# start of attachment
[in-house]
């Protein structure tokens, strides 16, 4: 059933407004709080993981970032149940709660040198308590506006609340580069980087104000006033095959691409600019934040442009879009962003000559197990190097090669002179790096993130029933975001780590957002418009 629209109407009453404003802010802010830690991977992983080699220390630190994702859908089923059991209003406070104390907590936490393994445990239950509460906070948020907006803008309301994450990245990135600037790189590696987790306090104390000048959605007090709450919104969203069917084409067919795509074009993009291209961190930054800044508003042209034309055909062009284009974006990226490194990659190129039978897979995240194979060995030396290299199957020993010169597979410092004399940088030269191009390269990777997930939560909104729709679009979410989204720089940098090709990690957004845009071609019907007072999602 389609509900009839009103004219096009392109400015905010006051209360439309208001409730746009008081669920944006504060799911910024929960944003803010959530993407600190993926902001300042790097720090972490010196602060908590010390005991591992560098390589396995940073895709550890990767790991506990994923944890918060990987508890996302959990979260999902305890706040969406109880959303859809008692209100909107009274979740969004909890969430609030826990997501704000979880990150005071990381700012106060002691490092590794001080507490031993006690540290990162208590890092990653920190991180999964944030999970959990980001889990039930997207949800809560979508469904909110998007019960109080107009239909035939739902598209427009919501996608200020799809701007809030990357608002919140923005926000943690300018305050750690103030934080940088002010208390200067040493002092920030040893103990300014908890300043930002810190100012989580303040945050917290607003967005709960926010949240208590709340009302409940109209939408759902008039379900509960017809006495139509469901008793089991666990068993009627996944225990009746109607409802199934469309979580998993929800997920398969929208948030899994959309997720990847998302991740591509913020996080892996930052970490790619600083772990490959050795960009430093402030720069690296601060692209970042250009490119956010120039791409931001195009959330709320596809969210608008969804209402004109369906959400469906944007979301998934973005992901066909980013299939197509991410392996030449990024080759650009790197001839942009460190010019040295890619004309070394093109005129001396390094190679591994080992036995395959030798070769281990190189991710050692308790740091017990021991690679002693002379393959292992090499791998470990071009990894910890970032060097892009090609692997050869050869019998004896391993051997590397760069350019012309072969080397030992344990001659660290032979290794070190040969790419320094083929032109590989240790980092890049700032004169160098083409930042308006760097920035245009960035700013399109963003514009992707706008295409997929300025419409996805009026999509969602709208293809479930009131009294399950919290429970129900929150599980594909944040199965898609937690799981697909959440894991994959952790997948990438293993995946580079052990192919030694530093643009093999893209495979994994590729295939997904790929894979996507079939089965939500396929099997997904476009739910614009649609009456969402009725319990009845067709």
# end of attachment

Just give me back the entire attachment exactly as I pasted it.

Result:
[in-house]
């Protein structure tokens, strides 16, 4: 059933407004709080993981970032149940709660040198308590506006609340580069980087104000006033095959691409600019934040442009879009962003000559197990190097090669002179790096993130029933975001780590957002418009 629209109407009453404003802010802010830690991977992983080699220390630190994702859908089923059991209003406070104390907590936490393994445990239950509460906070948020907006803008309301994450990245990135600037790189590696987790306090104390000048959605007090709450919104969203069917084409067919795509074009993009291209961190930054800044508003042209034309055909062009284009974006990226490194990659190129039978897979995240194979060995030396290299199957020993010169597979410092004399940088030269191009390269990777997930939560909104729709679009979410989204720089940098090709990690957004845009071609019907007072999602 389609509900009839009103004219096009392109400015905010006051209360439309208001409730746009008081669920944006504060799911910024929960944003803010959530993407600190993926902001300042790097720090972490010196602060908590010390005991591992560098390589396995940073895709550890990767790991506990994923944890918060990987508890996302959990979260999902305890706040969406109880959303859809008692209100909107009274979740969004909890969430609030826990997501704000979880990150005071990381700012106060002691490092590794001080507490031993006690540290990162208590890092990653920190991180999964944030999970959990980001889990039930997207949800809560979508469904909110998007019960109080107009239909035939739902598209427009919501996608200020799809701007809030990357608002919140923005926000943690300018305050750690103030934080940088002010208390200067040493002092920030040893103990300014908890300043930002810190100012989580303040945050917290607003967005709960926010949240208590709340009302409940109209939408759902008039379900509960017809006495139509469901008793089991666990068993009627996944225990009746109607409802199934469309979580998993929800997920398969929208948030899994959309997720990847998302991740591509913020996080892996930052970490790619600083772990490959050795960009430093402030720069690296601060692209970042250009490119956010120039791409931001195009959330709320596809969210608008969804209402004109369906959400469906944007979301998934973005992901066909980013299939197509991410392996030449990024080759650009790197001839942009460190010019040295890619004309070394093109005129001396390094190679591994080992036995395959030798070769281990190189991710050692308790740091017990021991690679002693002379393959292992090499791998470990071009990894910890970032060097892009090609692997050869050869019998004896391993051997590397760069350019012309072969080397030992344990001659660290032979290794070190040969790419320094083929032109590989240790980092890049700032004169160098083409930042308006760097920035245009960035700013399109963003514009992707706008295409997929300025419409996805009026999509969602709208293809479930009131009294399950919290429970129900929150599980594909944040199965898609937690799981697909959440894991994959952790997948990438293993995946580079052990192919030694530093643009093999893209495979994994590729295939997904790929894979996507079939089965939500396929099997997904476009739910614009649609009456969402009725319990009845067709």